Officials In Dem-Led City Blast Judges Over Dismissal Of Many Criminal Cases


Houston area law enforcement officials expressed frustration this week at Harris County judges for dismissing large numbers of criminal cases amid a continuing crime surge in the region. They said that criminals feel empowered by lax punishments for violent offenders.

Mark Herman, Harris County Precinct 4, stated that he was informed by Kim Ogg, District Attorney, about the dismissal of thousands of cases by judges and magistrates. He said that her prosecutors had no other choice than to dismiss the cases.

During a press conference, he presented a document that stated that thousands of cases in 2021 did not have probable cause findings. The document did not indicate if the cases had been dismissed, why, or who was the judge or magistrate responsible.

“We can’t let these people go, without giving them a chance in court. Herman stated that we are seeing more and more criminal activity. If we don’t change our direction, Harris County is at risk of total collapse with regard to public safety. I am choosing to change my direction.”

According to the constable, he had gathered a team of people to review the cases and discuss them with the DA’s. He said that more than 100 criminal cases had been re-filed. However, he acknowledged that there are legitimate cases that need to be dismissed or refiled.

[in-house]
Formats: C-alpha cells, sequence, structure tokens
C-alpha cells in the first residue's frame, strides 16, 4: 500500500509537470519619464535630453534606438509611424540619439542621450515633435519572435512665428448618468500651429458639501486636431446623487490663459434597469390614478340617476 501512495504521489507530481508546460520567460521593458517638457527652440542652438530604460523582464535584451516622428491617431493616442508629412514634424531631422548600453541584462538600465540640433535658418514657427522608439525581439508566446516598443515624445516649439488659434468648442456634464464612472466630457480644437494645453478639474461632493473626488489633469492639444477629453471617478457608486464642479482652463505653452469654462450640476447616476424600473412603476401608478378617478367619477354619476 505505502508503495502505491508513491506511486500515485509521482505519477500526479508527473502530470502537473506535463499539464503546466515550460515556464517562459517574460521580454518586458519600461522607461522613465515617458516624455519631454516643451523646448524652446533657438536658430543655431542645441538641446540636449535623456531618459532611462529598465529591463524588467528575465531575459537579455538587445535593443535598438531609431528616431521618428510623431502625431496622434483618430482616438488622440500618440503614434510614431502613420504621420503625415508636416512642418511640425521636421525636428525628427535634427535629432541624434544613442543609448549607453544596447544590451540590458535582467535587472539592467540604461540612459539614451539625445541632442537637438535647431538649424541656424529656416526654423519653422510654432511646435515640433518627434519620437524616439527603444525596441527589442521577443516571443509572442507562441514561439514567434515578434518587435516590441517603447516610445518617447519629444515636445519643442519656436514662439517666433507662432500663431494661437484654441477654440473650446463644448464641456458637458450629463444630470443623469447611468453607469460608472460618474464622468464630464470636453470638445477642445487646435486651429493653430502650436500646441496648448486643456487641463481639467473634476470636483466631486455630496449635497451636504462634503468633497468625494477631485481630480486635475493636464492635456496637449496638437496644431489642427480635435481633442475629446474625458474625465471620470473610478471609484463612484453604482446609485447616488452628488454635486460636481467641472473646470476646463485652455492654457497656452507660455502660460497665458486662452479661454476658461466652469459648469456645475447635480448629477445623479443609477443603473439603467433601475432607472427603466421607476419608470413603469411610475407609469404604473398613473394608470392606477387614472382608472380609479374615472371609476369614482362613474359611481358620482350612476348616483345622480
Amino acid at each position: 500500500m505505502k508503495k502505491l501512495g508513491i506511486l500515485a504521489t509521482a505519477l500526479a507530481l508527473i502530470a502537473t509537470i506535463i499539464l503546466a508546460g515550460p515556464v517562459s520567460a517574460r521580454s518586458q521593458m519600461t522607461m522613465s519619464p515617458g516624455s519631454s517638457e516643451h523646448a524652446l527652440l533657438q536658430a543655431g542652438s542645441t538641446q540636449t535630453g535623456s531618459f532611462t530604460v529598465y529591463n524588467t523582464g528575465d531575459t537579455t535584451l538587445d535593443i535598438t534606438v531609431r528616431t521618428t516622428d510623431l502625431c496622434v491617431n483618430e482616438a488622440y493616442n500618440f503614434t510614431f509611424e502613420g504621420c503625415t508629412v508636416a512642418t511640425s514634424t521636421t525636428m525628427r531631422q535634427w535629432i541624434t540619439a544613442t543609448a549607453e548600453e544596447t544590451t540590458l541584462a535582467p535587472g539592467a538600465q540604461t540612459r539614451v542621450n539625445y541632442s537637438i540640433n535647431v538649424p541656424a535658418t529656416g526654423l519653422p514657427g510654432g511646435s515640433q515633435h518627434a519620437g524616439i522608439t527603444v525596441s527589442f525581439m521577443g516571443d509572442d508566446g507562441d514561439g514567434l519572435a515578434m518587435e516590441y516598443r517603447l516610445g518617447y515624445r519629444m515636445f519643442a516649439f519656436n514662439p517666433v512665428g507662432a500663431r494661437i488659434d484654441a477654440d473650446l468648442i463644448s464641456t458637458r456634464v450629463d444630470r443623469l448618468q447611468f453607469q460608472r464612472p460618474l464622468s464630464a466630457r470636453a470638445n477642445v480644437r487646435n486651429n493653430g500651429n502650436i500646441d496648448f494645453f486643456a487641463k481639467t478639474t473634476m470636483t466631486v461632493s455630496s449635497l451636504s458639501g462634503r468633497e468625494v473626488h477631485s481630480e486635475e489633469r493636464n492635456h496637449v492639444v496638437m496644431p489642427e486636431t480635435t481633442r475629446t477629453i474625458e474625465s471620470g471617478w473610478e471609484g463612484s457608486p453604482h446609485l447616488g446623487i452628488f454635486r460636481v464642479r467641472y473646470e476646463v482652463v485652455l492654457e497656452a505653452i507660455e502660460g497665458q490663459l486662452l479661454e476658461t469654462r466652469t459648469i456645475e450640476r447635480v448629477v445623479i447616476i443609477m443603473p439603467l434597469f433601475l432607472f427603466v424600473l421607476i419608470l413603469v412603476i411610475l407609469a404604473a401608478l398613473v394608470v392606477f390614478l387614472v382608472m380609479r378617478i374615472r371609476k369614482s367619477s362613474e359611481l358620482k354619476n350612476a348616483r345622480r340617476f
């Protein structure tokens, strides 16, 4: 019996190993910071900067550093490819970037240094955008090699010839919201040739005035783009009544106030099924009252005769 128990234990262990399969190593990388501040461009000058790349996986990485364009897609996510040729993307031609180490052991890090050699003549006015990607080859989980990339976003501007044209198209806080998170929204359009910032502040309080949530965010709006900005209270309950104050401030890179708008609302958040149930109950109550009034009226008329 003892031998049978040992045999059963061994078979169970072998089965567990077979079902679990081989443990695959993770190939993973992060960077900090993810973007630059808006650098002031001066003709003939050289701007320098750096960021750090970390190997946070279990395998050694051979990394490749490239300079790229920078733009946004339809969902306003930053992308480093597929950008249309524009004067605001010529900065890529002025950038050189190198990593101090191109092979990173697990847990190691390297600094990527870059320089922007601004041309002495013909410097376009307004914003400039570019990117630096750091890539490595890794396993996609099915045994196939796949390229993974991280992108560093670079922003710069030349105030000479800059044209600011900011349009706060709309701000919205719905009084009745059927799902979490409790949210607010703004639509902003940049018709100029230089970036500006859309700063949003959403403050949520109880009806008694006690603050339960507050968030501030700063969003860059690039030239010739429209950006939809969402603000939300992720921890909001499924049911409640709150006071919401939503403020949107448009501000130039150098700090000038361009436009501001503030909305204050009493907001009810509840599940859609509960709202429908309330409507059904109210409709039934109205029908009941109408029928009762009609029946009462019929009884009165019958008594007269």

Eric Batton is the executive director of Harris County Deputies Organization. He blamed elected judges and other officials for failing to uphold the law.

He said that “Harris County has been razed” by murderers and rapists as well as robbers. It’s frustrating for law enforcement officers that they go out and do their jobs with the utmost accountability. But when the system turns around and refuses to work for them, it’s disconcerting.”

Officials claim that the increasing crime wave has been fuelled by the dismissals and bail reform laws. Houston was the most populous city in Texas. It had 473 homicides in 2021, which is a 20% increase over the previous year.

Fox News reported in December that at least 150 people were killed by criminal suspects in Harris County since 2018.

Ray Hunt, Executive Director at the Houston Police Officers Union stated that “these are cases where activist judges tried everything they could to find ways to dismiss that person with a long criminal record or multiple felonies bonds to put them out on the streets.”

Herman warned anyone who might be convicted of a crime within his jurisdiction that he would re-file the case if it is dismissed. Herman also mentioned the recent rise in gun violence, which has seen children and officers being shot or killed.

One of his deputies was killed, and two others were wounded in an ambush attack.